Of mountains mushroom high.
Oh, God of marvels! who can tell

What myriad living things
On these grey stones unseen may dwell!

What nations, with their kings!
I feel no shock, I hear no groan

While fate perchance o'erwhelms
Empires on this subverted stone

A hundred ruin'd realms!
Lo! in that dot, some mite, like me,

Impell’d by woe or whim,
May crawl, some atoms' cliffs to see

A tiny world to him!
Lo! while he pauses, and admires

The works of nature's might,
Spurn'd by my foot, his world expires,

And all to him is night!
Oh, God of terrors ! what are we?

Poor insects, spark'd with thought!
Thy whisper, Lord, a word from thee,

Could smite us into nought!
But shouldst thou wreck our father-land,

And mix it with the deep,
Safe in the hollow of thine hand

Thy little ones would sleep.

And where the rose-leaf, ever bold,

Hears bees chaunt hymns to God, The breeze-bowed palm, mossed o'er with gold, Smiles o'er the well in summer cold,

And daisied sod.

But thou, pale blossom, thou art come,

And flowers in winter blow, To tell me that the worm makes room For me, her brother, in the tomb,

And thinks me slow.

For as the rainbow of the dawn

Foretels an eve of tears, A sunbeam on the saddened lawn I smile, and weep to be withdrawn

In early years.

Thy leaves will come! but songful spring

Will see no leaf of mine; Her bells will ring, her bride's-maids sing, When my young leaves are withering

Where no suns shine.

Oh, might I breathe morn's dewy breath,

When June's sweet Sabbaths chime ! But, thine before my time, oh, death! I go where no flow'r blossometh, Before may time.

A Poet's Epitaph.

Even as the blushes of the morn

Vanish, and long ere noon The dew-drop dieth on the thorn, So fair I bloomed; and was I born

To die as soon?

To love my mother, and to die

To perish in my bloom ! Is this my sad, brief history! A tear dropped from a mother's eye

Into the tomb.

He lived and loved will sorrow say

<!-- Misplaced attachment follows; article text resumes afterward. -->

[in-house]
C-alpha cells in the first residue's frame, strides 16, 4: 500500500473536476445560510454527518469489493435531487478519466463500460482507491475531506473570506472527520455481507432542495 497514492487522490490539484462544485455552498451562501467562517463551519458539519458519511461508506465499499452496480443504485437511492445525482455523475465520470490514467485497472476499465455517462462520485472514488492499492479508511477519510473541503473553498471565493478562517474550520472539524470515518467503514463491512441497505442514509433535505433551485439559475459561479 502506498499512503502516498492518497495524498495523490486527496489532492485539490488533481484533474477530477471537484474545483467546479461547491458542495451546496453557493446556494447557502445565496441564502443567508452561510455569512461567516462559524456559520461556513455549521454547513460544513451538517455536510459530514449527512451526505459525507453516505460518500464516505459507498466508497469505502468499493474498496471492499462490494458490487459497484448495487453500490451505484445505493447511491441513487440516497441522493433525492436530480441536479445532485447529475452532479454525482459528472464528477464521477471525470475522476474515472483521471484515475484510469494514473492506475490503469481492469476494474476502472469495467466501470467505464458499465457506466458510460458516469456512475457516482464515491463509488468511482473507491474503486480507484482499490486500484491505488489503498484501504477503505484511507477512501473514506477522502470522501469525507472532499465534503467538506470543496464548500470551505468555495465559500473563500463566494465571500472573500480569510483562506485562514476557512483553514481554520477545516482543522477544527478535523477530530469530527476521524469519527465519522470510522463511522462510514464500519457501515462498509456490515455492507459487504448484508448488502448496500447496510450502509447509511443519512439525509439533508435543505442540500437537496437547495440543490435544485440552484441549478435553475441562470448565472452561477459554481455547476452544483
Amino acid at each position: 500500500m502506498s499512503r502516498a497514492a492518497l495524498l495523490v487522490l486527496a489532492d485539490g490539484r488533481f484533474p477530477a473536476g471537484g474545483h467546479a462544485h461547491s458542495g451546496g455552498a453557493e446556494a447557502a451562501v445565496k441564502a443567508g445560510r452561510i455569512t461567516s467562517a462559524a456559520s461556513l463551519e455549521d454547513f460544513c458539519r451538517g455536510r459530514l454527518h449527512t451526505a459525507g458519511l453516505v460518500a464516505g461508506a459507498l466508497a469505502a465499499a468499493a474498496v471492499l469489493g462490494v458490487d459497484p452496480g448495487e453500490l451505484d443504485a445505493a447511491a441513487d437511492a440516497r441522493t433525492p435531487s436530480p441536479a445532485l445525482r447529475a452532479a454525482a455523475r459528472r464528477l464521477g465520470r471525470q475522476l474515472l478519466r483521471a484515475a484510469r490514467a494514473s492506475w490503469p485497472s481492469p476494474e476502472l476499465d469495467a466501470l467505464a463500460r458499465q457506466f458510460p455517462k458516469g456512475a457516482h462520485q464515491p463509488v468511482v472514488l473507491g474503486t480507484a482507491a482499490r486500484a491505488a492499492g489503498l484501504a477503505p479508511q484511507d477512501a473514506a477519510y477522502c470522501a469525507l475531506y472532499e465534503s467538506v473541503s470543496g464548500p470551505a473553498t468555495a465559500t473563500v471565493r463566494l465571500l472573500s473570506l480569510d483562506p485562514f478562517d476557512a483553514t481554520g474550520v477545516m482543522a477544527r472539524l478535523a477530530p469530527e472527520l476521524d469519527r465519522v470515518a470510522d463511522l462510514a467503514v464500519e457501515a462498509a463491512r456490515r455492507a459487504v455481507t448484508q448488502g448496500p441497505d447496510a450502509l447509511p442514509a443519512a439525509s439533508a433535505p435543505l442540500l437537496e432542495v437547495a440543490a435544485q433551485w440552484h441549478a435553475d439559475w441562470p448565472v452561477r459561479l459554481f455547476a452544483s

By early sorrow tried; He smiled, he sighed, he past away: His life was but an April day,

He loved, and died !

Stop, mortal! Here thy brother lies,

The Poet of the poor,
His books were rivers, woods, and skies,

The meadow, and the moor;
His teachers were the torn heart's wail,

The tyrant, and the slave,
The street, the factory, the jail,

The palace and the grave!
Sin met thy brother every where!

And is thy brother blamed?
From passion, danger, doubt, and care,

He no exemption claim'd.
The meanest thing, earth's feeblest worm,

He fear'd to scorn or hate;
But, honouring in a peasant's form

The equal of the great.
He bless'd the Steward, whose wealth makes

The poor man's little more;
Yet loath'd the haughty wretch that takes

From plunder'd labour's store.
A hand to do, a head to plan,

A heart to feel and dare
Tell man's worst foes, here lies the man

Who drew them as they are.

My mother smiles, then turns away,

But turns away to weep: They whisper round me

what they say I need not hear, for in the clay

I soon must sleep.

0, love is sorrow! sad it is

To be both tried and true; I ever trembled in my bliss : Now there are farewells in a kiss,

They sigh adieu.

To the Bramble-flower.

But woodbines flaunt when blue bells fade,

Where Don reflects the skies;
And many a youth in Shire-cliffs' shade
Will ramble where my boyhood played,

Though Alfred dies.

Then panting woods the breeze will feel,

And bowers, as heretofore, Beneath their load of roses reel: But I through woodbined lanes shall steal

No more, no more.

Well, lay me by my brother's side,

Where late we stood and wept; For I was stricken when he died, I felt the arrow as he sighed

His last, and slept.

Thy fruit full well the school-boy knows,

Wild bramble of the brake! So, put thou forth thy small white rose;

I love it for his sake.
Though woodbines flaunt, and roses glow

Q'er all the fragrant bowers,
Thou need'st not be ashamed to show

Thy satin-threaded flowers;
For dull the eye, the heart is dull

That cannot feel how fair, Amid all beauty beautiful,

Thy tender blossoms are ! How delicate thy gauzy frill!

How rich thy branchy stem! How soft thy voice, when woods are still,

And thou sing'st hymns to them;
While silent showers are falling slow,

And 'mid the general hush,
A sweet air lifts the little bough,

Lone whispering through the bush!
The primrose to the grave is gone;

The hawthorn flower is dead;

The violet by the moss'd grey stone

Hath laid her weary head;
But thou wild bramble! back dost bring,

In all their beauteous power,
The fresh green days of life's fair spring,

And boyhood's blossomy hour.
Scorn'd bramble of the brake! once more

Thou bid'st me be a boy,